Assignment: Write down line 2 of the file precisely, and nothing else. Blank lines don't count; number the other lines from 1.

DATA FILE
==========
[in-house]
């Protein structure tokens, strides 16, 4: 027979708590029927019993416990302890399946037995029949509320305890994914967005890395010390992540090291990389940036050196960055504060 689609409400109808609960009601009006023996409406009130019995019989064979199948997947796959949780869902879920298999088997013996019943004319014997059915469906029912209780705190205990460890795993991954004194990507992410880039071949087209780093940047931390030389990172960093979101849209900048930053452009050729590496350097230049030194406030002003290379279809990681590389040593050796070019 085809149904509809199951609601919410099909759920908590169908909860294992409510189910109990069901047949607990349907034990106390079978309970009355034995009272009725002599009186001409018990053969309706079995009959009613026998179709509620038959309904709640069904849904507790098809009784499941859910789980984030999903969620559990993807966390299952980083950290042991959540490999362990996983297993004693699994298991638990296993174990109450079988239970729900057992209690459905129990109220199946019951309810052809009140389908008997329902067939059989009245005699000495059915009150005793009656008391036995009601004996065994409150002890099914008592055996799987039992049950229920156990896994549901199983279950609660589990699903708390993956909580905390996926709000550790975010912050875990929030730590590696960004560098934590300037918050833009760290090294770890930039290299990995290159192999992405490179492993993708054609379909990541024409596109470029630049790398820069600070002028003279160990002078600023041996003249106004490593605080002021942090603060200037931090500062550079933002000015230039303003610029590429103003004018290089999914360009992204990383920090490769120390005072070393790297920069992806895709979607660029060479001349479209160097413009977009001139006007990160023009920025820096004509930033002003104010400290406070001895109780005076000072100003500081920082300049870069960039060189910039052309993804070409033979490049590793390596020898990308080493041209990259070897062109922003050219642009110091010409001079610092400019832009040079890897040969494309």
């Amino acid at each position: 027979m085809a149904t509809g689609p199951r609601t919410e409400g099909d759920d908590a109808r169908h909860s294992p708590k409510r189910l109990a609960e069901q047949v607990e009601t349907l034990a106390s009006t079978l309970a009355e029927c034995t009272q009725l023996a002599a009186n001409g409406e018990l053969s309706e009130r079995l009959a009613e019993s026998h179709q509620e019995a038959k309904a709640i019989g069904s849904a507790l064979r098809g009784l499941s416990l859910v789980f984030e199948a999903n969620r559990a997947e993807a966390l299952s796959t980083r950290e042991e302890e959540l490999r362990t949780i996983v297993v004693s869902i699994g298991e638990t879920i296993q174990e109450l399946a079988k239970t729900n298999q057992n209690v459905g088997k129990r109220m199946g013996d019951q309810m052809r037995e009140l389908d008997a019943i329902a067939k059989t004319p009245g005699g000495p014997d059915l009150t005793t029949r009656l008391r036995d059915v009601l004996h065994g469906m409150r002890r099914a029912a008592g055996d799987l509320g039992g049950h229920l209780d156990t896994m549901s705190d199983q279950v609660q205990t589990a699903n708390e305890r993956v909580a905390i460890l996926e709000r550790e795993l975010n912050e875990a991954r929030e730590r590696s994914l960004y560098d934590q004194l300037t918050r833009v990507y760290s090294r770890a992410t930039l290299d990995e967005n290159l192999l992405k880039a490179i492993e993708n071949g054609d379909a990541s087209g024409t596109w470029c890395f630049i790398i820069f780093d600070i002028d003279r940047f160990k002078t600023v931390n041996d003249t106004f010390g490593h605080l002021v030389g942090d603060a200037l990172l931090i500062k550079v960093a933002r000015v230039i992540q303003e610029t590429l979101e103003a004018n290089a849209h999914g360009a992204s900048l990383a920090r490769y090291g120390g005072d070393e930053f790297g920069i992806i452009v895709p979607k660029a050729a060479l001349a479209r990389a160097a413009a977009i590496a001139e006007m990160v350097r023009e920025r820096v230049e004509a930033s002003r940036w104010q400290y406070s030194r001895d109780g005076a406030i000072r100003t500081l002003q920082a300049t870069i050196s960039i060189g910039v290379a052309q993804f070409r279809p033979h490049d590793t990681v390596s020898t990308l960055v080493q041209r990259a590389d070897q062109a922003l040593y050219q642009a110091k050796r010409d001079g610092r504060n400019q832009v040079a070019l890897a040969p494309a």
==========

């Protein structure tokens, strides 16, 4: 027979708590029927019993416990302890399946037995029949509320305890994914967005890395010390992540090291990389940036050196960055504060 689609409400109808609960009601009006023996409406009130019995019989064979199948997947796959949780869902879920298999088997013996019943004319014997059915469906029912209780705190205990460890795993991954004194990507992410880039071949087209780093940047931390030389990172960093979101849209900048930053452009050729590496350097230049030194406030002003290379279809990681590389040593050796070019 085809149904509809199951609601919410099909759920908590169908909860294992409510189910109990069901047949607990349907034990106390079978309970009355034995009272009725002599009186001409018990053969309706079995009959009613026998179709509620038959309904709640069904849904507790098809009784499941859910789980984030999903969620559990993807966390299952980083950290042991959540490999362990996983297993004693699994298991638990296993174990109450079988239970729900057992209690459905129990109220199946019951309810052809009140389908008997329902067939059989009245005699000495059915009150005793009656008391036995009601004996065994409150002890099914008592055996799987039992049950229920156990896994549901199983279950609660589990699903708390993956909580905390996926709000550790975010912050875990929030730590590696960004560098934590300037918050833009760290090294770890930039290299990995290159192999992405490179492993993708054609379909990541024409596109470029630049790398820069600070002028003279160990002078600023041996003249106004490593605080002021942090603060200037931090500062550079933002000015230039303003610029590429103003004018290089999914360009992204990383920090490769120390005072070393790297920069992806895709979607660029060479001349479209160097413009977009001139006007990160023009920025820096004509930033002003104010400290406070001895109780005076000072100003500081920082300049870069960039060189910039052309993804070409033979490049590793390596020898990308080493041209990259070897062109922003050219642009110091010409001079610092400019832009040079890897040969494309």